I have mixed opinions about the new policy. On the one hand, that industry has a very macho image. Profanity is an ingrained part of their culture. Profanity recognizes and reinforces the aggressive attitudes valued among the traders. Profanity can show the passion of the speaker. And, arguably, it helps in bonding and cultural norming. Similar trends are common among soldiers, journalists, police, some sports teams, etc. The language is offensive to outsiders but, in some ways, that’s the point. It becomes part of the group identity. And as long as it’s limited to the insiders who participate by choice, well, you should be cautious about changing the a successful culture.

Having said all that, I think the new policy is a good one. Clearly their behavior has gone too far. It was adversely impacting the business and needed to be reined in. More than that, the informal language leaked out of mere speech and into their emails, creating a permanent record that will inevitably be exposed to outsiders who do not participate in, understand or appreciate the ingroup’s culture – outsiders who may be deeply offended by the choice of language. That’s just inexcusable.

As we’ve often talked about before, emails are official business communications and must be treated as such. They deserve all the thought and professionalism that we used to put into a formal memo back in the days of carbon paper and typewriter ribbons. If you’d be embarrassed to have your email read in church or quoted on the front page of the newspaper, then you should rethink the message.

But I’m not such a fan of the automated filters that Goldman and others are using to enforce their policy. Profanity filters try to identify the offensive words and, depending on the company’s settings, return the email to the sender, block the email or allow the message to go through but flag a copy to HR. The filters use long lists of keywords, usually including common abbreviations and aliases (like adding ** in place of the vowels). The problem is that the offensiveness of a message is often dependent on context. As soon as you get a list long enough to be even marginally effective, you will inevitably suffer false positives.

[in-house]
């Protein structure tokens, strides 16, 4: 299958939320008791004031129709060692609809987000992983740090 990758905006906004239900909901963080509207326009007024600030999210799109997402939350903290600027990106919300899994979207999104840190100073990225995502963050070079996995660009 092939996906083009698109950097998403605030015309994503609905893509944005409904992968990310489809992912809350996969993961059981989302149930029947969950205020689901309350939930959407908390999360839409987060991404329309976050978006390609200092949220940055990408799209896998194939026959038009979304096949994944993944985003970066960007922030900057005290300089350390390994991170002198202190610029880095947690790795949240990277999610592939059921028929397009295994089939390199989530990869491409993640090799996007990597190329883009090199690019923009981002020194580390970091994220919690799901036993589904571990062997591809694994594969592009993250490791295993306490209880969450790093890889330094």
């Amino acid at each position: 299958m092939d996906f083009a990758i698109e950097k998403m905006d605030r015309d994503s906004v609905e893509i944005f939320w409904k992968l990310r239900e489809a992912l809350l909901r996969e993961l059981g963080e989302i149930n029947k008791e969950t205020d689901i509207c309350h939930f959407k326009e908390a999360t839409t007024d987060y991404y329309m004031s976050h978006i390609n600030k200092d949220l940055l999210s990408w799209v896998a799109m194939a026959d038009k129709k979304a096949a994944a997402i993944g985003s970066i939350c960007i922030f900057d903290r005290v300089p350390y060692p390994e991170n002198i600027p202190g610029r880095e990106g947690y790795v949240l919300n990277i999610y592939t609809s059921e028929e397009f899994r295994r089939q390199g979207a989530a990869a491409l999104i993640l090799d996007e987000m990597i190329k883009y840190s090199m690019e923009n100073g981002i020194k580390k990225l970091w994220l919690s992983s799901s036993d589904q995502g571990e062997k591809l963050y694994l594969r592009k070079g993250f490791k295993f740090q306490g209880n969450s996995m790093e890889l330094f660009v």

As an example, my company tried to do something similar as a spam filter a few years back. In hindsight, it’s not really a surprise that construction companies (many of whom were our customers) use the word “erection” in legitimate business messages. BS can be a pejorative abbreviation or a respectable undergraduate degree. POS can describe a defective piece of hardware or your Point Of Sale register (and, yes, your POS can be a POS if you bought from the lowest bidder).

I should note that some of the most advanced filters now claim to be able to differentiate meaning based on the context of the message. They do alright for spam filtering and are showing promise for some other purposes but I don’t think they’re ready for use as profanity policy enforcement. The English language is too loose and our people are too creative. Very few of the filters would correctly parse the paragraph above and none can keep up with the changing acronyms and innuendo that people employ to dodge the censors. My prediction is that the filter will have some short-term shock value but the real change will only come when managers do their jobs – teaching employees the new standards, leading by example and holding people accountable when they backslide. That’s the only real way to change the culture.

“Cloud” computing has been a popular buzzword in the news for a few years now but it’s rarely defined. So in the interest of debunking some of the hype and identifying some of the unique risks, here goes…

Cloud computing means having someone else do your computing for you – taking data and calculations that you would have crunched on your own mainframe or workstation and, instead, crunching it on some computer on the internet. (The name comes from the IT diagramming convention of showing the internet as an amorphous cloud.) In theory, this gets you access to more and bigger computers than you would be able to afford yourself. It also gets you access to your data from any internet browser, not just your own dedicated computer. If you are a webmail user (yahoo, gmail, hotmail, etc), you are already using cloud computing.